* Dalian iron ore ends down 2.6%; spot prices slump
* Steel futures recover from Monday’s selloff
* Top steelmaking city Tangshan issues smog alert (Updates with closing prices, chart)
By Enrico Dela Cruz
MANILA, Feb 4 (Reuters) - Iron ore futures in China fell to their lowest level in nearly three months on Tuesday, as worries mounted over the economic impact of a coronavirus outbreak, but benchmark steel futures rose after the previous session’s selloff.
The Dalian Commodity Exchange’s most-traded iron ore contract slumped as much as 6.1% to 569.50 yuan ($81.12) a tonne, its lowest since Nov. 12, before closing down 2.6%.
Spot prices of the key steelmaking raw material have also declined, with a delay in resumption of construction activities after the Lunar New Year break amid the virus outbreak.
The benchmark 62% iron-content ore for delivery to China settled at $83.80 a tonne on Monday, down 13.4% from $96.80 on Jan. 22, and the lowest since Nov. 15, based on data tracked by SteelHome consultancy SH-CCN-IRNOR62.
The coronavirus has killed 425 people in China, mostly in Hubei province - the epicentre of the outbreak - and two others overseas, with the total number of infections topping 20,500 persons.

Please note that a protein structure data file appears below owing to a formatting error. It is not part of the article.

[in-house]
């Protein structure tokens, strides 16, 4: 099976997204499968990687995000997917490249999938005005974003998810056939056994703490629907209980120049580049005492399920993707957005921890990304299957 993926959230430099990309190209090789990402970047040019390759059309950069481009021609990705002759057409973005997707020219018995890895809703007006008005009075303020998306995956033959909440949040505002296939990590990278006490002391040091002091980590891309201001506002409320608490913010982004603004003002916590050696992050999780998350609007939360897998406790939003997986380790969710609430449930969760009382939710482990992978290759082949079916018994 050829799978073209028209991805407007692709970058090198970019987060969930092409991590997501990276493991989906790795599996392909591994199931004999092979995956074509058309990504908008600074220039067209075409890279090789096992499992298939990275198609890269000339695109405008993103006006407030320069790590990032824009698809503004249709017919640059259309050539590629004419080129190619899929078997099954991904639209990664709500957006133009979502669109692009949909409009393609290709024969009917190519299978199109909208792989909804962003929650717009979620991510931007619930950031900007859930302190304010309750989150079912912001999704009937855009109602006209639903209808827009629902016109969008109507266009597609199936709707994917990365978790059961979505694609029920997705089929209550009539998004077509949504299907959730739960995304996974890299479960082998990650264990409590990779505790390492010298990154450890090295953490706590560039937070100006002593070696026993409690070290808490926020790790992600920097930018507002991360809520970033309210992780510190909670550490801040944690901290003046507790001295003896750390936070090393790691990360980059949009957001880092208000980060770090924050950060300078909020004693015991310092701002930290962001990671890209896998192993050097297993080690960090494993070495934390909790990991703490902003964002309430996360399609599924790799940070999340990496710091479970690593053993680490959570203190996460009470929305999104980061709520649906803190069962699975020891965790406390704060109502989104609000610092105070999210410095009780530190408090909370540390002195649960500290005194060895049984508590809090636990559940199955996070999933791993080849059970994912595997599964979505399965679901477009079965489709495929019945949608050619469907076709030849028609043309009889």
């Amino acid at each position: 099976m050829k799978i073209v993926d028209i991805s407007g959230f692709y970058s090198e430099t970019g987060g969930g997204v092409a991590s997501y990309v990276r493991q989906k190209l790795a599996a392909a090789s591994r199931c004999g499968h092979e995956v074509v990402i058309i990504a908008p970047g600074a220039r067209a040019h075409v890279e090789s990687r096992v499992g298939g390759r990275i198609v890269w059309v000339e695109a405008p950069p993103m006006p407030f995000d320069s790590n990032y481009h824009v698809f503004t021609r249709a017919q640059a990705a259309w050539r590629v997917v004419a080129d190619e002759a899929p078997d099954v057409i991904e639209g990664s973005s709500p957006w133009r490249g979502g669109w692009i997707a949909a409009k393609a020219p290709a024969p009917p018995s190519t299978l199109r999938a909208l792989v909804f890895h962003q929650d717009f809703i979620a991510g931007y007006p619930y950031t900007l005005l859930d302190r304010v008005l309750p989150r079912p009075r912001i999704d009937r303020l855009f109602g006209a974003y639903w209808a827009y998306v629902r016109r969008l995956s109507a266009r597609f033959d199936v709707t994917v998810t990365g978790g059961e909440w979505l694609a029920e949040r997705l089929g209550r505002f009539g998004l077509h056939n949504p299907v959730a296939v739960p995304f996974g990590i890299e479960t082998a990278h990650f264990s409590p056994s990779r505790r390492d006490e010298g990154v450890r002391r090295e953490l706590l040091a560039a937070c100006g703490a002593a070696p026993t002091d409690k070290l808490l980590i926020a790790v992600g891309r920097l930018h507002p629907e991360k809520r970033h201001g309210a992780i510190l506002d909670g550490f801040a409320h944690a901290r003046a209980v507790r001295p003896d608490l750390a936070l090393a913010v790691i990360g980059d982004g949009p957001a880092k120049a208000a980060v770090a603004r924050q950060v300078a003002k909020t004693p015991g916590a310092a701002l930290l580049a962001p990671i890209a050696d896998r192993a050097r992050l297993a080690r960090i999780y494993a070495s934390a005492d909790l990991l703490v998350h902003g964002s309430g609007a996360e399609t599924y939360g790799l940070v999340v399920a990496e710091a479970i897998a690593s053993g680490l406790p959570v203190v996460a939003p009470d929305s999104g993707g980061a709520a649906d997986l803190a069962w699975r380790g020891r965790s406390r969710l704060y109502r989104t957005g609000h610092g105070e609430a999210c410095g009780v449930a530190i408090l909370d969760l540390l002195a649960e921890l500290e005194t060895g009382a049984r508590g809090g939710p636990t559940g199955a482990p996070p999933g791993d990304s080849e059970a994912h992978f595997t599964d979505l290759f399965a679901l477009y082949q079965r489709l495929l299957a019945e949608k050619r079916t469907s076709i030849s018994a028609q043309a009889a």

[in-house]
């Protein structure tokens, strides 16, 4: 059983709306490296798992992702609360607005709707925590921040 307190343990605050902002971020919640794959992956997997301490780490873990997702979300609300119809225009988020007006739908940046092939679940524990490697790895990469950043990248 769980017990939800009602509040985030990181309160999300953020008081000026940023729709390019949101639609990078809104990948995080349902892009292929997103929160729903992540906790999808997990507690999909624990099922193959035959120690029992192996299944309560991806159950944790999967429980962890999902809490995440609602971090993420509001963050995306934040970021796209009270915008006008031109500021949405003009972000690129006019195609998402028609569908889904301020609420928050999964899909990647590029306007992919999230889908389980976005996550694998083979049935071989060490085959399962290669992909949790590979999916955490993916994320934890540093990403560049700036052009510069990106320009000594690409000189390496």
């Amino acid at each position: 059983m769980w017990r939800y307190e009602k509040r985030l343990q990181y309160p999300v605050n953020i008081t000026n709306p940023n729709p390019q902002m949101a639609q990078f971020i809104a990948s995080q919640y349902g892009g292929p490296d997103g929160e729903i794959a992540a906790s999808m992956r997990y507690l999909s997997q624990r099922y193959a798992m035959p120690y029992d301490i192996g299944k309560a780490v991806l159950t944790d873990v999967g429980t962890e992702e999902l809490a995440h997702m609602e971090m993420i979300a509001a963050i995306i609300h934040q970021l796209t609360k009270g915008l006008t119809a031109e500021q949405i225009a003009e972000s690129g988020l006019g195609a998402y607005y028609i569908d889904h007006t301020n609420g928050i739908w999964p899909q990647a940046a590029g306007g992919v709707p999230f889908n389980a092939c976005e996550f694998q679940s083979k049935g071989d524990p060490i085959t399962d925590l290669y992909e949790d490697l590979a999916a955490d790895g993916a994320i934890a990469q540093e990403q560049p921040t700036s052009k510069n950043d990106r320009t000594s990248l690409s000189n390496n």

Hubei is China’s sixth-largest steel-producing province, accounting for 4% of the country’s 2019 crude steel production, according to metals consultancy CRU.
Extended holidays and travel curbs due to the virus outbreak have kept many factories shut in China.
“The coronavirus could potentially impact the annual level of world trade in 2020, as it’s not certain that factories and logistics will be able to catch up and fully compensate for earlier delays, given the limited capacity,” ING economists Timme Spakman and Rico Luman wrote in a note.
“If they cannot fully recuperate, global trade growth in 2020 will suffer.”
China, the world’s to importer of iron ore, produces half of the world’s steel supply.
* The virus outbreak may slow manufacturing activities in automobile and other sectors, and possibly reduce steel product demand, an executive of Japanese trading house Mitsui & Co Ltd said.
* Iron ore exports by Brazil, one of China’s two biggest suppliers, rose 8.4% month-on-month in January, but fell 19.3% year-on-year.
* Steel prices on the Shanghai Futures Exchange (ShFE) rose on expectations of more government measures to offset the economic fallout from the epidemic.
* China’s top steelmaking city of Tangshan has issued a second-level heavy pollution alert, which may prompt mills to curb output, reducing demand for raw materials.
* ShFE’s most-traded construction steel rebar contract rose 1.6%, while hot-rolled coil jumped 1.4%.
* Stainless steel slipped 0.1%.
* Other ferrous raw materials also rebounded, with coking coal up 1.5%, while coke gained 0.9%.
Reporting by Enrico dela Cruz; additional reporting by Min Zhang in Beijing; Editing by Subhranshu Sahu